Fahey's role as improbable forebear to a number of witchy muso sorts began when she left Bananarama in the late eighties due to a row over a pizza. In doing so, she was setting out the way for epic girlband departures such as jumping out of a toilet window (Sugababes), not being able to wear the right jacket (All Saints) or "something to do with breasts" (Spice Girls). According to Fahey, the other two held her responsible for leaving a mouldy 10-inch pizza in the band's communal kitchen for weeks, where it started to swarm with maggots.
It was an aptly Miss Havisham-esque end to her stint in the band, given what was to come next. When she returned, it was with a band which recalled Virginia Woolf's suicidal literary suffragette. Fahey teamed up with Marcella Detroit to blend industrial techno with bright funk. "This 'person' used to be in Bananarama," and on Smash Hits. Stay (which is sung primarily by Detroit) became a mutant top hit, a pop culture flashpoint mocked by both French & Saunders and Newman & Baddiel, who likened Fahey's voice to a foghorn. Mainstream pop has caught up, however Cher Lloyd's rendition in the 2010 run of The X Factor was one of the most memorable moments of the entire series.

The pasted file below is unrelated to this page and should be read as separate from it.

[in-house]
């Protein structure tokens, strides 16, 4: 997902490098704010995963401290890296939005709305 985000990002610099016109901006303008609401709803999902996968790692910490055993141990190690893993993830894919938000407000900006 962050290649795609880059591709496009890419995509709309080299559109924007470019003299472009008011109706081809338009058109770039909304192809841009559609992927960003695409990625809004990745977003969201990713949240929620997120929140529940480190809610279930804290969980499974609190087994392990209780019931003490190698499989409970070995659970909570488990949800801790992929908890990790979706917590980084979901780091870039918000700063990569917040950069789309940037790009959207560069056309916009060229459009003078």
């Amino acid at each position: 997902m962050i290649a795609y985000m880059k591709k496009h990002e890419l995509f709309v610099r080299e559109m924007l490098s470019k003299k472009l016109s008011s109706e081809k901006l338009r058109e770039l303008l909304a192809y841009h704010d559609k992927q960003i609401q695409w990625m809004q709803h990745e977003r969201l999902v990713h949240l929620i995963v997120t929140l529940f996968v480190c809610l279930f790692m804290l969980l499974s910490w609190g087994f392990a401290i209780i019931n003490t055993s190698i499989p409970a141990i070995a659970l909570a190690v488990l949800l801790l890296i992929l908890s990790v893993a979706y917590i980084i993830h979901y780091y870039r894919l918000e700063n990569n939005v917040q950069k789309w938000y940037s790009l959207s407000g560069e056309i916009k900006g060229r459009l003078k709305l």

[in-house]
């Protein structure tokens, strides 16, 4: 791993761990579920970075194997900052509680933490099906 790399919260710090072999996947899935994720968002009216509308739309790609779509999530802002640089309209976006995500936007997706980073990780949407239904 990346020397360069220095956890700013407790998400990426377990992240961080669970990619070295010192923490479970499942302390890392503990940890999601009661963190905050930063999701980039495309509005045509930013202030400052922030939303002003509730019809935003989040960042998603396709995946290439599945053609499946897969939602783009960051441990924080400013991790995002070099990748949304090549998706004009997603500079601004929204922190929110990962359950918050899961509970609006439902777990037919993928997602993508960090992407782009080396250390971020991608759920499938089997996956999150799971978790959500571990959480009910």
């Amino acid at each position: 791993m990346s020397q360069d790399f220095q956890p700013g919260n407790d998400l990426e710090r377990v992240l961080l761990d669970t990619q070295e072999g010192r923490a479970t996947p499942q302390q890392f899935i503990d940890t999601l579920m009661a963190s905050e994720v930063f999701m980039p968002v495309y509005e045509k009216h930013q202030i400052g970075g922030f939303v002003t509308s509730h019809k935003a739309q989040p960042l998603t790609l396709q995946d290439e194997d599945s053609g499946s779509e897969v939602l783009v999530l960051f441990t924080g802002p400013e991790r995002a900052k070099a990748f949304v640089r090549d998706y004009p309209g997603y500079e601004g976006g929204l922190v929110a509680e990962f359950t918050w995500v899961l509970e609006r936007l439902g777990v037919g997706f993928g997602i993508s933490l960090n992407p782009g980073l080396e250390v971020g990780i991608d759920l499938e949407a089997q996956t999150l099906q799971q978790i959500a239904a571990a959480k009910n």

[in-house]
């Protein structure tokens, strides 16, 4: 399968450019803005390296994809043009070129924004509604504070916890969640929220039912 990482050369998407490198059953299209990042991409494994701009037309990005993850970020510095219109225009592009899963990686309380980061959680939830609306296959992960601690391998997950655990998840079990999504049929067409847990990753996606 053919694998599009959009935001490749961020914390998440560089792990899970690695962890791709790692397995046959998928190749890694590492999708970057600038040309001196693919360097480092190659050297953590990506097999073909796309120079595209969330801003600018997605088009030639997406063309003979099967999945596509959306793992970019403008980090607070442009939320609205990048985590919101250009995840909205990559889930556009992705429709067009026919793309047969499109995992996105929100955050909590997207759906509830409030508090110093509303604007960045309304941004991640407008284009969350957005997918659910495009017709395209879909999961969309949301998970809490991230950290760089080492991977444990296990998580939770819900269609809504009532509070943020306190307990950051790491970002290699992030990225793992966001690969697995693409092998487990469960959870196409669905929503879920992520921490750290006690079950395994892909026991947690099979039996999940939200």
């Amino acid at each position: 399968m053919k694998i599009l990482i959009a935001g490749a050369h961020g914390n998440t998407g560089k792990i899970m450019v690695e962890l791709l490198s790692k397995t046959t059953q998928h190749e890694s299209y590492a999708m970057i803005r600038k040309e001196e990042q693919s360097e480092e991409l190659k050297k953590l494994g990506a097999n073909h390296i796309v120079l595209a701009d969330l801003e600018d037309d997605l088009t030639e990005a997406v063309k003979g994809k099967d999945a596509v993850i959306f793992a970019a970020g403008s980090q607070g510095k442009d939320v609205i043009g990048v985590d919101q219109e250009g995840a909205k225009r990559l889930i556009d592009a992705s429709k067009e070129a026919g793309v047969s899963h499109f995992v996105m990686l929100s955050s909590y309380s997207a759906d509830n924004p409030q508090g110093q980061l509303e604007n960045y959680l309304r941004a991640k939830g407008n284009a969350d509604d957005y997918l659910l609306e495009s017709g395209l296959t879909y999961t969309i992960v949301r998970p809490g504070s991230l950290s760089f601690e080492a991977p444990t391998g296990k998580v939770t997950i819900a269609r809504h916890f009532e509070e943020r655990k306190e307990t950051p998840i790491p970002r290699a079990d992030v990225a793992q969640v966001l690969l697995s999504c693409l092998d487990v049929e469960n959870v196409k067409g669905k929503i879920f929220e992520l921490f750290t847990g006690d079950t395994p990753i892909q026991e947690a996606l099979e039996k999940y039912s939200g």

On the scene at the moment are Goth-pop singers Chelsea Wolfe, Charli XCX and 2:54 who are all currently composing solemn storms, it's about time that their musical influence, Shakespears Sister leader Siobhan Fahey, comes back with the release of four albums (one new, one remix and two reissues).